The story of Leah is one of heartbreak. Her love is sacrificial, visionary, and based on God’s promises. It is never ever any cheap blind love. Jacob is deliberately hurting and insulting to Leah in his public declaration of ardent love for Rachel, the shapelier (perhaps more voluptuous) wife, Rachel. Jacob uses her and her children as human shield to protect Rachel and her children, and him from Esau’s likely attack. Genesis 32:8, 33:2 And he put the maidservants and their children in front, Leah and her children behind, and Rachel and Joseph last. Jacob thinks that if Esau attacks those (the maids, his unfavored wife Leah and her children) in front, he and his favorite wife and children can escape. How did Leah respond? She does not respond to such petty carnal unbelief. Just as Jesus has so much love to give and longs for us to return that love but people just outright reject him for some physical attractiveness of this world —the lust of the eyes, the lust of the flesh and the pride of life that alienate people from God. Jesus faithfully went to the cross, unloved by many. He defeated the power of sin and death. He gave birth to many spiritual children, many nations! Leah is a type for Christ. She faithfully loves and not hates. She continues to bear many children and gives birth to the Israel nation, which in turn births forth many nations through her one crucial human descendent, Jesus (from the Judah tribe).
How does Leah really love Jacob? Bear in mind the huge age gap when they first met: Jacob was born in 2006BC and he fled to Laban in 1928BC at the age of 78 years. He married Leah in 1921BC at an age of 85. He wasn’t a dashing young man when he came to their house and proposed to marry one of Laban’s daughters. And yet Leah loves Jacob to the point of taking the bother to give birth to six sons and one daughter for him! What kind of love is that? In Genesis 29:30 and 29:32, Leah wants to be loved, Strong’s 157. Aheb (Achev), the love that Jacob loved Rachel, but not Leah.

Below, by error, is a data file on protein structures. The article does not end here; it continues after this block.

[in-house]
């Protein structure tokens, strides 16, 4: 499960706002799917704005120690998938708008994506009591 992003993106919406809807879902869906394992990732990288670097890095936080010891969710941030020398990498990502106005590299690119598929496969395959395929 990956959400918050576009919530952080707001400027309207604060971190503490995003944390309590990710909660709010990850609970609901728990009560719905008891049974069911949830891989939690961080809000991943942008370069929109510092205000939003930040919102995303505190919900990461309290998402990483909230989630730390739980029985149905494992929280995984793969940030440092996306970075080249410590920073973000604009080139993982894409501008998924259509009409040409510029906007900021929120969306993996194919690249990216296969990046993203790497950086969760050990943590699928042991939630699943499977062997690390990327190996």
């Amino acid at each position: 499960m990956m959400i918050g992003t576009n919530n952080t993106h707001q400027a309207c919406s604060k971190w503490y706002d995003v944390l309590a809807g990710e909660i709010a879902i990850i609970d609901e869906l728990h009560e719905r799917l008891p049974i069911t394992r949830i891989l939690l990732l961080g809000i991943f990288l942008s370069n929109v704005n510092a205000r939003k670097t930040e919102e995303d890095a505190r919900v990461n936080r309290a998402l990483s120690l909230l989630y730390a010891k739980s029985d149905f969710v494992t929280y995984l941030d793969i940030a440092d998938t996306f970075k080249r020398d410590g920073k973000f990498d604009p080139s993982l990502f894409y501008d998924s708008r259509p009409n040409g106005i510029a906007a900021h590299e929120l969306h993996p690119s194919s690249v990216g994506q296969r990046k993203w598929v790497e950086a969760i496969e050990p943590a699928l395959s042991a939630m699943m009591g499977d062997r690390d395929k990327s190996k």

“Aahav/chav is a love that has been wounded but continues to love. It can still be unconditional love, it can be a nurturing love, a caring love and have all the same elements of racham except like our first love there is a tinge of sadness, bitterness to ‘ahav/chav, an unpleasant memory.” —a Hebrews teacher. It can even mean: like, friend. But Jacob does not even like Leah as a friend. The Bible describes her as being “unloved” (Strong’s 8130: detested, hated intensely, turned against) by her husband. Leah could have married someone much younger, her own age group, but she has chosen to marry an old man like Jacob, just because she knows her destiny of greatness in Israel’s history.
Her sister Rachel has a sad end. She died in giving birth to her second son, Benjamin, after a brief marriage of 18 years to Jacob. Jacob inadvertently cursed her on their way fleeing from Laban, not knowing that she was the culprit who stole the idols from Laban. Genesis 31:32, 35:19. Leah was left to comfort Jacob when Rachel died and help raise her sister’s children.
Leah has a good ending: Jacob has to live the rest of his long life with Leah, possibly another 28 years before he moved his family to Egypt —Leah’s descendants contributed 33 out of sixty-six persons who came from Jacob’s body. Although the Bible does not record the death of Leah, Leah was given the honor to be buried in the family grave, together with Jacob, Isaac and Rebekah, and Abraham and Sarah, while Rachel was buried somewhere by the way to Ephrath (Bethlehem). Genesis 35:19, 49:30-31. Even Jacob recognizes God’s plan and destiny for Leah. In Genesis 49:8-10 Jacob blesses Judah (Leah’s fourth son) to carry on the Messiah lineage as God has designated.
Leah’s story is one of heartbreak. But she trusts and holds fast to God’s everlasting love instead of man’s transient fickle love. In a way she presented a type of God’s love through Jesus, her human descendent. She was sustained by God’s love and her love for God through all those long years of loneliness in a loveless marriage. Isn’t that what true love is?
1 John 4:18-19 There is no fear in love; but perfect love casts out fear, because fear involves torment. But he who fears has not been made perfect in love. 19 We love Him because He first loved us.